Unipolar transistors or Field Effect Transistors (FETs), as the name suggests use only one type of charge carrier, either electrons or holes depending on the type of semiconductor material used. If an N-type semiconductor is used the charge carriers are electrons while if a P-type semiconductor is used the charge carriers are holes. In the case of a BJT, both electrons and holes could be used as charge carriers.
A Bipolar Junction Transistor (BJT or BJT Transistor) is a three-terminal semiconductor device composed of two P-N junctions that can amplify or magnify a signal. The three terminals of the BJT are the base, the collector, and the emitter. The primary function of a BJT is to amplify current, which allows BJTs to be used as amplifiers. Another important application of BJT is switching circuits. Hence they are widely used as amplifiers and switches in electronic equipment such as mobile phones, industrial control, television, and radio transmitters.
A bipolar junction transistor is created by combining two doped semiconductor materials that are back-to-back. In other words, a BJT is formed by a "sandwich" of extrinsic semiconductor materials placed back to back. Two PN junction diodes are sandwiched together to form a BJT. The PN junction that connects the base and emitter region is called the BE-junction while the junction connecting the base and collector is called the BC-junction. The Base region is slightly doped and is thinner as compared to other regions. The Emitter region is highly doped while the Collector has balanced doping. The Emitter terminal emits charge carriers, which are electrons in the case of NPN type and holes in the case of PNP type BJT.
Charge flow in a BJT is due to the diffusion of charge carriers across a junction between two regions of different charge carrier concentrations. In a typical operation, the BE-junction is forward biased, which means that the P-type layer is at a more positive potential than the N-type layer, and the BC-junction is reverse-biased. When forward biased the electrons (in case of NPN) and holes (in case of PNP) get thermally excited causing them to break the depletion layer and enter into the Base layer and recombine with holes or electrons depending upon the type of transistor. The Base layer is thinner and lightly doped so as to reduce the number of recombinations in the base layer, ensuring electrons/holes reach the CB junction. The CB junction is reverse-biased prevening movement of majority carriers from collector to base, but the carriers from the emitter break the CB depletion region to reach the collector layer because of the applied electric field.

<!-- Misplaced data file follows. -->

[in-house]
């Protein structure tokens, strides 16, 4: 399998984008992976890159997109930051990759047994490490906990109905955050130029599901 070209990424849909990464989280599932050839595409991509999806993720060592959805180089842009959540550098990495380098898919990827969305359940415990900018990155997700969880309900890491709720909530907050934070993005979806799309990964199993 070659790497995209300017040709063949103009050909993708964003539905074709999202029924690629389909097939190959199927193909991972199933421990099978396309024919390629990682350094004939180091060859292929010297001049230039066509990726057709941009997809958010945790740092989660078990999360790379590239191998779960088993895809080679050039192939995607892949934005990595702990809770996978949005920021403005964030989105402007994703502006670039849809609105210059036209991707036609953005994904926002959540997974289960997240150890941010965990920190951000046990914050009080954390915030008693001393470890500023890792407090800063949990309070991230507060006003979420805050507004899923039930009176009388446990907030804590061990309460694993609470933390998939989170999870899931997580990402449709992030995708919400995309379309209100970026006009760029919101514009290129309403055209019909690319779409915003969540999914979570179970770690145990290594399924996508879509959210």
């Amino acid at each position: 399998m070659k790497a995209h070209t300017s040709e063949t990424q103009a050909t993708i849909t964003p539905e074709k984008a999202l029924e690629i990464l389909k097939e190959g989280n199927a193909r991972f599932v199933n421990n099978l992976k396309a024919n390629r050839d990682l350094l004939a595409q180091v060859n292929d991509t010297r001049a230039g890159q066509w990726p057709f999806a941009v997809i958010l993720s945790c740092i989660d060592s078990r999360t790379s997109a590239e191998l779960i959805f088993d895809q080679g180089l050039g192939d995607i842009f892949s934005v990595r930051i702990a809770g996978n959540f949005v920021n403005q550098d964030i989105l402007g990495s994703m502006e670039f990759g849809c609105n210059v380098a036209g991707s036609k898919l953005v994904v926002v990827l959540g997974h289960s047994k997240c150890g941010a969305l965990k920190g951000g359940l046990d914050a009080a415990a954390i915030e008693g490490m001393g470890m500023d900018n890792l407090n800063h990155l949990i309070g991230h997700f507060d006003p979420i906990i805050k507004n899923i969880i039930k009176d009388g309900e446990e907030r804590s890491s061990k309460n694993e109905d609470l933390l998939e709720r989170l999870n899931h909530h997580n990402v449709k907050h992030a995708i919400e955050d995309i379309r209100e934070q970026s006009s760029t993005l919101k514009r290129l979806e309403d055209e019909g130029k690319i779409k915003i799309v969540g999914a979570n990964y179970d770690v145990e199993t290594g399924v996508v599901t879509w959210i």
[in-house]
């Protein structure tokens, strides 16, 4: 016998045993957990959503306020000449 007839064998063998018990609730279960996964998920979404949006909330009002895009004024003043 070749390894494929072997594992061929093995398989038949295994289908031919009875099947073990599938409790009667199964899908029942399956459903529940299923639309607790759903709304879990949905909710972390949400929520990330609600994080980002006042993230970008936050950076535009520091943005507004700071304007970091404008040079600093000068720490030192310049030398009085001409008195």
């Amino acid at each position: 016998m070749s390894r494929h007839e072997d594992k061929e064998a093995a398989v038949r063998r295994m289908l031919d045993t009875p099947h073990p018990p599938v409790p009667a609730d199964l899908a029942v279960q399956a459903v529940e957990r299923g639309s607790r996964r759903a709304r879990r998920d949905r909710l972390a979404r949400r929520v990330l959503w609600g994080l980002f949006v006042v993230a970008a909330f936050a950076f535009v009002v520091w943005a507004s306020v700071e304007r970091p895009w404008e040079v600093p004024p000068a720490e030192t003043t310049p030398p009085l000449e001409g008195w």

A BJT has four distinct regions of operation depending on the biasing polarity and magnitude they are discussed below:
Forward-active mode: This is the most commonly used mode of operation where the BE junction is forward biased and the CB junction is reverse biased. If this is the case, the collector-emitter current is approximately proportional to the base current, but many times larger, for small base current variations. This mode offers the greatest amount of current gain.
Reverse-active mode: By reversing the biasing conditions of the forward-active region, a bipolar transistor goes into reverse-active mode. In this mode, the emitter and collector regions switch roles.